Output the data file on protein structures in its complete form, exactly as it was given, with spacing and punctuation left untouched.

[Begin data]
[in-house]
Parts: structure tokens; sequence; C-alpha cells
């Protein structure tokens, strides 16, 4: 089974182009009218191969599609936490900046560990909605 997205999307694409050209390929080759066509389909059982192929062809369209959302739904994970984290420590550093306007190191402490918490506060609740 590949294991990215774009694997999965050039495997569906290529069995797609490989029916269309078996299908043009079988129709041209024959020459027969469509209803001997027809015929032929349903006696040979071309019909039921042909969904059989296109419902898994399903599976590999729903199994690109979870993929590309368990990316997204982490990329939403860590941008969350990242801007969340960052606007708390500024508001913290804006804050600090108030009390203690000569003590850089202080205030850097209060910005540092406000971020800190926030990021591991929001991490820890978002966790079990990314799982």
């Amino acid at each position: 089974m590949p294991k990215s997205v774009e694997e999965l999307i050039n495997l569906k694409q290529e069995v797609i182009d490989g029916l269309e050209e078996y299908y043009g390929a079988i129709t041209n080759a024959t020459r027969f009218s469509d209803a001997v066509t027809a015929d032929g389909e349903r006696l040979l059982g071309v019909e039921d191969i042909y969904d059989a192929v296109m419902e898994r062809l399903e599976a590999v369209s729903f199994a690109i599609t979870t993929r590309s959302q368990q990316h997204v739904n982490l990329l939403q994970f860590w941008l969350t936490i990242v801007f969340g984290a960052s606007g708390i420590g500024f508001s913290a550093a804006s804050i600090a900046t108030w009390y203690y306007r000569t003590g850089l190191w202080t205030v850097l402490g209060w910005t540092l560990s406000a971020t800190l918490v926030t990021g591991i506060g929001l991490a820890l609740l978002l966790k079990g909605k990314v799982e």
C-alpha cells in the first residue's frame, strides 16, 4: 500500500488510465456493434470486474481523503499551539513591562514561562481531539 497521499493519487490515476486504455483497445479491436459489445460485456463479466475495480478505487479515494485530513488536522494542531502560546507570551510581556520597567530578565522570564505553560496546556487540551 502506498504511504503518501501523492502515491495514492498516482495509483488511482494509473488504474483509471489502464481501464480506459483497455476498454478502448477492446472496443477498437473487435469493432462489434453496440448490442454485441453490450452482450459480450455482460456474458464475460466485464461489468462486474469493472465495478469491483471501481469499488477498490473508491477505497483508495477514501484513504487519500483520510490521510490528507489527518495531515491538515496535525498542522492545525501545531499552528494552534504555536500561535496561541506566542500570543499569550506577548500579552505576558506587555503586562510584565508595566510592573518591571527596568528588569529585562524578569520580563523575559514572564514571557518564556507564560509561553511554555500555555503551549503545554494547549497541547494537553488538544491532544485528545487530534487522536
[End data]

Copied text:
[in-house]
Parts: structure tokens; sequence; C-alpha cells
């Protein structure tokens, strides 16, 4: 089974182009009218191969599609936490900046560990909605 997205999307694409050209390929080759066509389909059982192929062809369209959302739904994970984290420590550093306007190191402490918490506060609740 590949294991990215774009694997999965050039495997569906290529069995797609490989029916269309078996299908043009079988129709041209024959020459027969469509209803001997027809015929032929349903006696040979071309019909039921042909969904059989296109419902898994399903599976590999729903199994690109979870993929590309368990990316997204982490990329939403860590941008969350990242801007969340960052606007708390500024508001913290804006804050600090108030009390203690000569003590850089202080205030850097209060910005540092406000971020800190926030990021591991929001991490820890978002966790079990990314799982």
């Amino acid at each position: 089974m590949p294991k990215s997205v774009e694997e999965l999307i050039n495997l569906k694409q290529e069995v797609i182009d490989g029916l269309e050209e078996y299908y043009g390929a079988i129709t041209n080759a024959t020459r027969f009218s469509d209803a001997v066509t027809a015929d032929g389909e349903r006696l040979l059982g071309v019909e039921d191969i042909y969904d059989a192929v296109m419902e898994r062809l399903e599976a590999v369209s729903f199994a690109i599609t979870t993929r590309s959302q368990q990316h997204v739904n982490l990329l939403q994970f860590w941008l969350t936490i990242v801007f969340g984290a960052s606007g708390i420590g500024f508001s913290a550093a804006s804050i600090a900046t108030w009390y203690y306007r000569t003590g850089l190191w202080t205030v850097l402490g209060w910005t540092l560990s406000a971020t800190l918490v926030t990021g591991i506060g929001l991490a820890l609740l978002l966790k079990g909605k990314v799982e």
C-alpha cells in the first residue's frame, strides 16, 4: 500500500488510465456493434470486474481523503499551539513591562514561562481531539 497521499493519487490515476486504455483497445479491436459489445460485456463479466475495480478505487479515494485530513488536522494542531502560546507570551510581556520597567530578565522570564505553560496546556487540551 502506498504511504503518501501523492502515491495514492498516482495509483488511482494509473488504474483509471489502464481501464480506459483497455476498454478502448477492446472496443477498437473487435469493432462489434453496440448490442454485441453490450452482450459480450455482460456474458464475460466485464461489468462486474469493472465495478469491483471501481469499488477498490473508491477505497483508495477514501484513504487519500483520510490521510490528507489527518495531515491538515496535525498542522492545525501545531499552528494552534504555536500561535496561541506566542500570543499569550506577548500579552505576558506587555503586562510584565508595566510592573518591571527596568528588569529585562524578569520580563523575559514572564514571557518564556507564560509561553511554555500555555503551549503545554494547549497541547494537553488538544491532544485528545487530534487522536